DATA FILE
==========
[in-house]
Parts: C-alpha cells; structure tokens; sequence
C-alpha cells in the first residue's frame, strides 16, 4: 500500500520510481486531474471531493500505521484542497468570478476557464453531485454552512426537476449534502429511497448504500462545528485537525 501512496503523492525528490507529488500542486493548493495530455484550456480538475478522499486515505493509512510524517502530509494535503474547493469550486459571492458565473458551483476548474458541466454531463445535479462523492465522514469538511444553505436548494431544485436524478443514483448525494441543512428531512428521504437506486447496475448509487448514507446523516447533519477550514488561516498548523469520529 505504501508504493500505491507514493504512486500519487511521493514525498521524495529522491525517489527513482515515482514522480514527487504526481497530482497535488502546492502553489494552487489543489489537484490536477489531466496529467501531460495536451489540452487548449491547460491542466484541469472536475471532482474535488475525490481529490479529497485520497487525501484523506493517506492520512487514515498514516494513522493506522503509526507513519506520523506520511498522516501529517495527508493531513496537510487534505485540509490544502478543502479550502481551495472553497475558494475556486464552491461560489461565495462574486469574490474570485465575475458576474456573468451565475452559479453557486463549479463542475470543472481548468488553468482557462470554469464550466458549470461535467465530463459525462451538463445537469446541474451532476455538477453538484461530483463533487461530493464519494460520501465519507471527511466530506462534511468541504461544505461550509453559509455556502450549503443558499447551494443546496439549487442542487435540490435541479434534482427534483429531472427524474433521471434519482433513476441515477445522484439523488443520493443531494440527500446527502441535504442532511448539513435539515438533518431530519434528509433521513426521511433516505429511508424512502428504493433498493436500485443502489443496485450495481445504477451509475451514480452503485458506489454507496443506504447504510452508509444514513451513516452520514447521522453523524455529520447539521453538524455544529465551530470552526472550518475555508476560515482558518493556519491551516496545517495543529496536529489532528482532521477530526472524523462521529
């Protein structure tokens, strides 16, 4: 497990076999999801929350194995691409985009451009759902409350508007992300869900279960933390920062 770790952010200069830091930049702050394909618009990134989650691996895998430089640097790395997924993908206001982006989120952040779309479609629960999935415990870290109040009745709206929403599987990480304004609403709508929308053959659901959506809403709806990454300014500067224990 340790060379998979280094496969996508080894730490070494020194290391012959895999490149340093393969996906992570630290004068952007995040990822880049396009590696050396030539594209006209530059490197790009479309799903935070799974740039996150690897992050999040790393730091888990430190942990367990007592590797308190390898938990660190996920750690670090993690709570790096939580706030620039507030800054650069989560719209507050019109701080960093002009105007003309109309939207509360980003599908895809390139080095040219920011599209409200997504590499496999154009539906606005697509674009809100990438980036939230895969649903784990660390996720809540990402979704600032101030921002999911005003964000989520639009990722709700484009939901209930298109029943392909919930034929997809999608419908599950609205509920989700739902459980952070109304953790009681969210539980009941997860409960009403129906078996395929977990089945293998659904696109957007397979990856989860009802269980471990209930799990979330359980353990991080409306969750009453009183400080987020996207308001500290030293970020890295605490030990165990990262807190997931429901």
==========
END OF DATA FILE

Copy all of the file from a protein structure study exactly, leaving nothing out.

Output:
[in-house]
Parts: C-alpha cells; structure tokens; sequence
C-alpha cells in the first residue's frame, strides 16, 4: 500500500520510481486531474471531493500505521484542497468570478476557464453531485454552512426537476449534502429511497448504500462545528485537525 501512496503523492525528490507529488500542486493548493495530455484550456480538475478522499486515505493509512510524517502530509494535503474547493469550486459571492458565473458551483476548474458541466454531463445535479462523492465522514469538511444553505436548494431544485436524478443514483448525494441543512428531512428521504437506486447496475448509487448514507446523516447533519477550514488561516498548523469520529 505504501508504493500505491507514493504512486500519487511521493514525498521524495529522491525517489527513482515515482514522480514527487504526481497530482497535488502546492502553489494552487489543489489537484490536477489531466496529467501531460495536451489540452487548449491547460491542466484541469472536475471532482474535488475525490481529490479529497485520497487525501484523506493517506492520512487514515498514516494513522493506522503509526507513519506520523506520511498522516501529517495527508493531513496537510487534505485540509490544502478543502479550502481551495472553497475558494475556486464552491461560489461565495462574486469574490474570485465575475458576474456573468451565475452559479453557486463549479463542475470543472481548468488553468482557462470554469464550466458549470461535467465530463459525462451538463445537469446541474451532476455538477453538484461530483463533487461530493464519494460520501465519507471527511466530506462534511468541504461544505461550509453559509455556502450549503443558499447551494443546496439549487442542487435540490435541479434534482427534483429531472427524474433521471434519482433513476441515477445522484439523488443520493443531494440527500446527502441535504442532511448539513435539515438533518431530519434528509433521513426521511433516505429511508424512502428504493433498493436500485443502489443496485450495481445504477451509475451514480452503485458506489454507496443506504447504510452508509444514513451513516452520514447521522453523524455529520447539521453538524455544529465551530470552526472550518475555508476560515482558518493556519491551516496545517495543529496536529489532528482532521477530526472524523462521529
């Protein structure tokens, strides 16, 4: 497990076999999801929350194995691409985009451009759902409350508007992300869900279960933390920062 770790952010200069830091930049702050394909618009990134989650691996895998430089640097790395997924993908206001982006989120952040779309479609629960999935415990870290109040009745709206929403599987990480304004609403709508929308053959659901959506809403709806990454300014500067224990 340790060379998979280094496969996508080894730490070494020194290391012959895999490149340093393969996906992570630290004068952007995040990822880049396009590696050396030539594209006209530059490197790009479309799903935070799974740039996150690897992050999040790393730091888990430190942990367990007592590797308190390898938990660190996920750690670090993690709570790096939580706030620039507030800054650069989560719209507050019109701080960093002009105007003309109309939207509360980003599908895809390139080095040219920011599209409200997504590499496999154009539906606005697509674009809100990438980036939230895969649903784990660390996720809540990402979704600032101030921002999911005003964000989520639009990722709700484009939901209930298109029943392909919930034929997809999608419908599950609205509920989700739902459980952070109304953790009681969210539980009941997860409960009403129906078996395929977990089945293998659904696109957007397979990856989860009802269980471990209930799990979330359980353990991080409306969750009453009183400080987020996207308001500290030293970020890295605490030990165990990262807190997931429901």